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Simulating the human brain: an exascale effort

An exascale computer is under development, expecting to start crunching numbers in 2018. Image credit: WT VOX

As of Spring 2018 the fastest computer is the Sunway Taihulight, Wuxi – China. It has 10,649,600 processing cores, clustered in group of 260 each and delivering an overall performance of 125.44 PetaFLOPS (million of billions of instructions per second) requiring some 20MW of power.

In the US the National Strategic Computing Initiative aims at developing the first exascale computer (8 times faster than the Sunway Taihulight computer) and the race is on against China, South Korea and Europe. We might be seeing the winner this year (next month the top 500 computers list will be revised -it happens twice a year).

These supercomputers are used today in studying the Earth climate and earthquakes, simulating weapons effect, designing new drugs, simulating the folding of proteins. What would an exascale computer be useful for?

The Human Brain Project is looking at an exascale computer availability to simulate the human brain. This latter is believed to have a processing power in that range (actually the calculation is very difficult because you have to take some assumptions and it is difficult to validate them as a whole). You can look at the number of neurones, 100 billions, the number of synapses (135 trillions), take into account the firing frequencies and the latency and yet you are still playing with a mechanical machine whilst the brain is an “experience” machine. Remember what the grand master Kasparov replied to those asking him how many chess moves he would consider: only those that make sense!
Of course the trick is to know which ones make sense and this is something the brain learns through experience. The brain of a professional basketball player works a lot more than my brain when trying to send the ball through the hoop, that’s because practice has made the brain skilled.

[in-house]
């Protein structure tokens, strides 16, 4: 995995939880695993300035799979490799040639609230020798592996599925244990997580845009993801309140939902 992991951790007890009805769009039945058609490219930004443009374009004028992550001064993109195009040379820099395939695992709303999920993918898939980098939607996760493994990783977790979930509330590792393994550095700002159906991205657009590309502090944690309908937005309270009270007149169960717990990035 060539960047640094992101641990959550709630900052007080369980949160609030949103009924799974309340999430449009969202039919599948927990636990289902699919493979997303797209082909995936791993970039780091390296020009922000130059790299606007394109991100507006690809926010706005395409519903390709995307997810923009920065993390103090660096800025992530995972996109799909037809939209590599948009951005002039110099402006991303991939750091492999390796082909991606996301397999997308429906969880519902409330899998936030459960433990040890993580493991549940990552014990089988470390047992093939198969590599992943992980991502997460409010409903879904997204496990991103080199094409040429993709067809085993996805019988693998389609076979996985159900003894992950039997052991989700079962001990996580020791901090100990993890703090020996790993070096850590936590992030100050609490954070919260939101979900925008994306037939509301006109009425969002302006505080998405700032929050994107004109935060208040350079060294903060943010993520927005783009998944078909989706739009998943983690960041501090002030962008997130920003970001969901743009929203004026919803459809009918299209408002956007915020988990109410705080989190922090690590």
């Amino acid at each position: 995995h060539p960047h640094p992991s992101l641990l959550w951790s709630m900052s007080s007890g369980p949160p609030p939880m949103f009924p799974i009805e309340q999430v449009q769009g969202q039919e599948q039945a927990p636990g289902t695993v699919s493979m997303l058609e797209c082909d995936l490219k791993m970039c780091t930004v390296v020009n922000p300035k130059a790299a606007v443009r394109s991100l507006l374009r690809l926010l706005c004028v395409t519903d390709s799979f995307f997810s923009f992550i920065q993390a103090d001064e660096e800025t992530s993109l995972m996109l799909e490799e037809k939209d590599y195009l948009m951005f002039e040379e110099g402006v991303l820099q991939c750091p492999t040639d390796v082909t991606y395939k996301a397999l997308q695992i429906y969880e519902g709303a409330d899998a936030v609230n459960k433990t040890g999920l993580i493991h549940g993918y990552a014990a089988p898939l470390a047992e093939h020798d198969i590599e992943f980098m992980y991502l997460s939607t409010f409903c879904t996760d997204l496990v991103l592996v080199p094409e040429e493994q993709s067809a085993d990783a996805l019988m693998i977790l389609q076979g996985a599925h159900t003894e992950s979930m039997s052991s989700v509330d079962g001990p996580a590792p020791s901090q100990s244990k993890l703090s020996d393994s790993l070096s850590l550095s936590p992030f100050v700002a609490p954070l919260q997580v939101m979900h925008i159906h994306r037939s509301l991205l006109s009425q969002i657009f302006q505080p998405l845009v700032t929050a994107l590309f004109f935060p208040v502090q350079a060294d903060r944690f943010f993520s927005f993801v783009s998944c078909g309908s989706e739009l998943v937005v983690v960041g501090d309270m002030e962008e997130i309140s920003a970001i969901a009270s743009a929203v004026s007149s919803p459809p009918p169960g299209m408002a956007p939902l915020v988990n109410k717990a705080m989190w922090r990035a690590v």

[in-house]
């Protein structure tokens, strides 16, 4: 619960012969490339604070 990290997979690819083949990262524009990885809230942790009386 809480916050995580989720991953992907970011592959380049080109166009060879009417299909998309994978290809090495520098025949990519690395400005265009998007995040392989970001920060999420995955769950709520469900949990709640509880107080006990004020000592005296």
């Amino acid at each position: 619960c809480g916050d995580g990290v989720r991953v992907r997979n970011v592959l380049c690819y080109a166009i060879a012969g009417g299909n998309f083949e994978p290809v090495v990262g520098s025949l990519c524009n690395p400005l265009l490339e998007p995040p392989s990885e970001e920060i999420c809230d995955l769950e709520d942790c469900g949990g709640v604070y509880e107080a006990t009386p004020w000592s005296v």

Artificial Intelligence is now starting to provide computers with the flexibility of our brain, practice makes them better. But this means that you no longer can discuss a supercomputer performance in terms of its hardware structure only. Our brain is both hardware and software and there is no way of taking the two apart.

Microsoft has recently pointed out the need to use flexible hardware infrastructures and it is betting on Field-Programmable Data Array -FPGA- to meet the need of Artificial Intelligence.

A recent article in Frontiers in NeuroInformatics is reporting a new algorithm designed to run on exascale computers to simulate the complete human brain by taking into account its 100 billion neurones and their interconnections. It is not -just- a matter of processing power. The simulation is done through the interconnection of many processing nodes, each one needing the storage capacity to run it and that storage capacity depends on the number of neurones being simulated at that specific node. As the number of simulated neurones grow the required storage skyrocket. Even with the envisage increase of power delivered by an exascale computer the memory requirement will be 100 times larger than the one available using current simulation algorithm. Not so with the new algorithm reported.

With all the caveats I mentioned before (that a brain is an experience machine, not a mechanical machine) we are moving forward to the possibility of simulating a human brain. An interesting question would be if out of that simulation we will see the emergence of feelings? That supercomputer will be able to see and recognise a face as we do, but will it fall in love with it?

About Roberto Saracco

Roberto Saracco fell in love with technology and its implications long time ago. His background is in math and computer science. Until April 2017 he led the EIT Digital Italian Node and then was head of the Industrial Doctoral School of EIT Digital up to September 2018. Previously, up to December 2011 he was the Director of the Telecom Italia Future Centre in Venice, looking at the interplay of technology evolution, economics and society. At the turn of the century he led a World Bank-Infodev project to stimulate entrepreneurship in Latin America. He is a senior member of IEEE where he leads the Industry Advisory Board within the Future Directions Committee and co-chairs the Digital Reality Initiative. He teaches a Master course on Technology Forecasting and Market impact at the University of Trento. He has published over 100 papers in journals and magazines and 14 books.